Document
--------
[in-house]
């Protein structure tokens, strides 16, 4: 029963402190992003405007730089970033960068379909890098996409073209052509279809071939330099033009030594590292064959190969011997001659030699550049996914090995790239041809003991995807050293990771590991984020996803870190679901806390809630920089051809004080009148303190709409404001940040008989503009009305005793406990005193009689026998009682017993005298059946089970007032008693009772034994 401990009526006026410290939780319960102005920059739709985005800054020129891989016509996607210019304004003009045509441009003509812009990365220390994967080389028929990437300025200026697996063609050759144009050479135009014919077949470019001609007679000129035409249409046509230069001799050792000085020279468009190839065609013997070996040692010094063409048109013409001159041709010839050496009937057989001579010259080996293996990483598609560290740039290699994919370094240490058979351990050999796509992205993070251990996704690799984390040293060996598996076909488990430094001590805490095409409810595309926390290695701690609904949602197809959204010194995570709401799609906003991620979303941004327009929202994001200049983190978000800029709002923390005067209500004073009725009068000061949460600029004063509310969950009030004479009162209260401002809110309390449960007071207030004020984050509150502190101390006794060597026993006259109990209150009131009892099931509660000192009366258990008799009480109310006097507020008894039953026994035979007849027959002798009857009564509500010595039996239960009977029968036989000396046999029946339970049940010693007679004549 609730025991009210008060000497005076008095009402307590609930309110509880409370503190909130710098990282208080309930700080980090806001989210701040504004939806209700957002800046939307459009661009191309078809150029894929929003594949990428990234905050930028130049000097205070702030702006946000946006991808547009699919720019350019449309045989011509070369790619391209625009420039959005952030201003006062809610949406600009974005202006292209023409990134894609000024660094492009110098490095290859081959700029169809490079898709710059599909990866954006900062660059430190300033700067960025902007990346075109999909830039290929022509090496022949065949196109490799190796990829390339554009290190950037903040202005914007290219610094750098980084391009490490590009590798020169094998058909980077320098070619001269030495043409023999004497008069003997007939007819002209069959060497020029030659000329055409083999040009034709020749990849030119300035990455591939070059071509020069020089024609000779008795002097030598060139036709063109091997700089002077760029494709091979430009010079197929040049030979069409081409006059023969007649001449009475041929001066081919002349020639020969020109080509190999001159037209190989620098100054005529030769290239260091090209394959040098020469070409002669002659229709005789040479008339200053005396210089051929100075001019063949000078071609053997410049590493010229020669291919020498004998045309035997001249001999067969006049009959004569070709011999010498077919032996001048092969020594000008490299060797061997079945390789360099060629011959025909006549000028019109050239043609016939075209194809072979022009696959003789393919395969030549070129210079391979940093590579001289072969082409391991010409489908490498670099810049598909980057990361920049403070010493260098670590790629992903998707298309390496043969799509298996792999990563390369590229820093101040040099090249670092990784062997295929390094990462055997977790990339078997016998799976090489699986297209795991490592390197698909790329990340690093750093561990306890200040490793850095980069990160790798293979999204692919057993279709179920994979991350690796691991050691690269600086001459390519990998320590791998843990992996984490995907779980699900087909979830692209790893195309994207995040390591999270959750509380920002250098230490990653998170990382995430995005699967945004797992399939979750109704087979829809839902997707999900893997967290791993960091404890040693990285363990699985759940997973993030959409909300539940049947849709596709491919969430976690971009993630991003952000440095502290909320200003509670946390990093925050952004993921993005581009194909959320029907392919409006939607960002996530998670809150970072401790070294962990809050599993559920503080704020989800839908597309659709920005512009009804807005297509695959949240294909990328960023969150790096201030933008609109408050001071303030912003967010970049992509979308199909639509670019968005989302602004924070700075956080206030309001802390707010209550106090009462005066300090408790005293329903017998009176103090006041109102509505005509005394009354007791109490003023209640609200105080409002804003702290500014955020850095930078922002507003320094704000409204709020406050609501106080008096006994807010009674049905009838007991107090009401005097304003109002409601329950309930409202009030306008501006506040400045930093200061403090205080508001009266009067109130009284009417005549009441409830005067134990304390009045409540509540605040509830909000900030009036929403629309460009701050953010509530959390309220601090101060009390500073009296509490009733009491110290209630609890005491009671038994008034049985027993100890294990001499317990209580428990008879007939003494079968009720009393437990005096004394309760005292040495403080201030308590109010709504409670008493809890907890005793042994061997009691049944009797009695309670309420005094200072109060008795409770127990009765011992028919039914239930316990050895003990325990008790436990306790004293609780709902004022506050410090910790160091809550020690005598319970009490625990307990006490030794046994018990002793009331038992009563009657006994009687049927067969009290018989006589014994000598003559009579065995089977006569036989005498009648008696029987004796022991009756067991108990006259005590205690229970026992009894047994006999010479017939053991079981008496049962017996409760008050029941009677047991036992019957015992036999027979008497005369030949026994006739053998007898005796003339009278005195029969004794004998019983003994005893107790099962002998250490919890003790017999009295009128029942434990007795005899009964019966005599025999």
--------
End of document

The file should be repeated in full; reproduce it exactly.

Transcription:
[in-house]
């Protein structure tokens, strides 16, 4: 029963402190992003405007730089970033960068379909890098996409073209052509279809071939330099033009030594590292064959190969011997001659030699550049996914090995790239041809003991995807050293990771590991984020996803870190679901806390809630920089051809004080009148303190709409404001940040008989503009009305005793406990005193009689026998009682017993005298059946089970007032008693009772034994 401990009526006026410290939780319960102005920059739709985005800054020129891989016509996607210019304004003009045509441009003509812009990365220390994967080389028929990437300025200026697996063609050759144009050479135009014919077949470019001609007679000129035409249409046509230069001799050792000085020279468009190839065609013997070996040692010094063409048109013409001159041709010839050496009937057989001579010259080996293996990483598609560290740039290699994919370094240490058979351990050999796509992205993070251990996704690799984390040293060996598996076909488990430094001590805490095409409810595309926390290695701690609904949602197809959204010194995570709401799609906003991620979303941004327009929202994001200049983190978000800029709002923390005067209500004073009725009068000061949460600029004063509310969950009030004479009162209260401002809110309390449960007071207030004020984050509150502190101390006794060597026993006259109990209150009131009892099931509660000192009366258990008799009480109310006097507020008894039953026994035979007849027959002798009857009564509500010595039996239960009977029968036989000396046999029946339970049940010693007679004549 609730025991009210008060000497005076008095009402307590609930309110509880409370503190909130710098990282208080309930700080980090806001989210701040504004939806209700957002800046939307459009661009191309078809150029894929929003594949990428990234905050930028130049000097205070702030702006946000946006991808547009699919720019350019449309045989011509070369790619391209625009420039959005952030201003006062809610949406600009974005202006292209023409990134894609000024660094492009110098490095290859081959700029169809490079898709710059599909990866954006900062660059430190300033700067960025902007990346075109999909830039290929022509090496022949065949196109490799190796990829390339554009290190950037903040202005914007290219610094750098980084391009490490590009590798020169094998058909980077320098070619001269030495043409023999004497008069003997007939007819002209069959060497020029030659000329055409083999040009034709020749990849030119300035990455591939070059071509020069020089024609000779008795002097030598060139036709063109091997700089002077760029494709091979430009010079197929040049030979069409081409006059023969007649001449009475041929001066081919002349020639020969020109080509190999001159037209190989620098100054005529030769290239260091090209394959040098020469070409002669002659229709005789040479008339200053005396210089051929100075001019063949000078071609053997410049590493010229020669291919020498004998045309035997001249001999067969006049009959004569070709011999010498077919032996001048092969020594000008490299060797061997079945390789360099060629011959025909006549000028019109050239043609016939075209194809072979022009696959003789393919395969030549070129210079391979940093590579001289072969082409391991010409489908490498670099810049598909980057990361920049403070010493260098670590790629992903998707298309390496043969799509298996792999990563390369590229820093101040040099090249670092990784062997295929390094990462055997977790990339078997016998799976090489699986297209795991490592390197698909790329990340690093750093561990306890200040490793850095980069990160790798293979999204692919057993279709179920994979991350690796691991050691690269600086001459390519990998320590791998843990992996984490995907779980699900087909979830692209790893195309994207995040390591999270959750509380920002250098230490990653998170990382995430995005699967945004797992399939979750109704087979829809839902997707999900893997967290791993960091404890040693990285363990699985759940997973993030959409909300539940049947849709596709491919969430976690971009993630991003952000440095502290909320200003509670946390990093925050952004993921993005581009194909959320029907392919409006939607960002996530998670809150970072401790070294962990809050599993559920503080704020989800839908597309659709920005512009009804807005297509695959949240294909990328960023969150790096201030933008609109408050001071303030912003967010970049992509979308199909639509670019968005989302602004924070700075956080206030309001802390707010209550106090009462005066300090408790005293329903017998009176103090006041109102509505005509005394009354007791109490003023209640609200105080409002804003702290500014955020850095930078922002507003320094704000409204709020406050609501106080008096006994807010009674049905009838007991107090009401005097304003109002409601329950309930409202009030306008501006506040400045930093200061403090205080508001009266009067109130009284009417005549009441409830005067134990304390009045409540509540605040509830909000900030009036929403629309460009701050953010509530959390309220601090101060009390500073009296509490009733009491110290209630609890005491009671038994008034049985027993100890294990001499317990209580428990008879007939003494079968009720009393437990005096004394309760005292040495403080201030308590109010709504409670008493809890907890005793042994061997009691049944009797009695309670309420005094200072109060008795409770127990009765011992028919039914239930316990050895003990325990008790436990306790004293609780709902004022506050410090910790160091809550020690005598319970009490625990307990006490030794046994018990002793009331038992009563009657006994009687049927067969009290018989006589014994000598003559009579065995089977006569036989005498009648008696029987004796022991009756067991108990006259005590205690229970026992009894047994006999010479017939053991079981008496049962017996409760008050029941009677047991036992019957015992036999027979008497005369030949026994006739053998007898005796003339009278005195029969004794004998019983003994005893107790099962002998250490919890003790017999009295009128029942434990007795005899009964019966005599025999």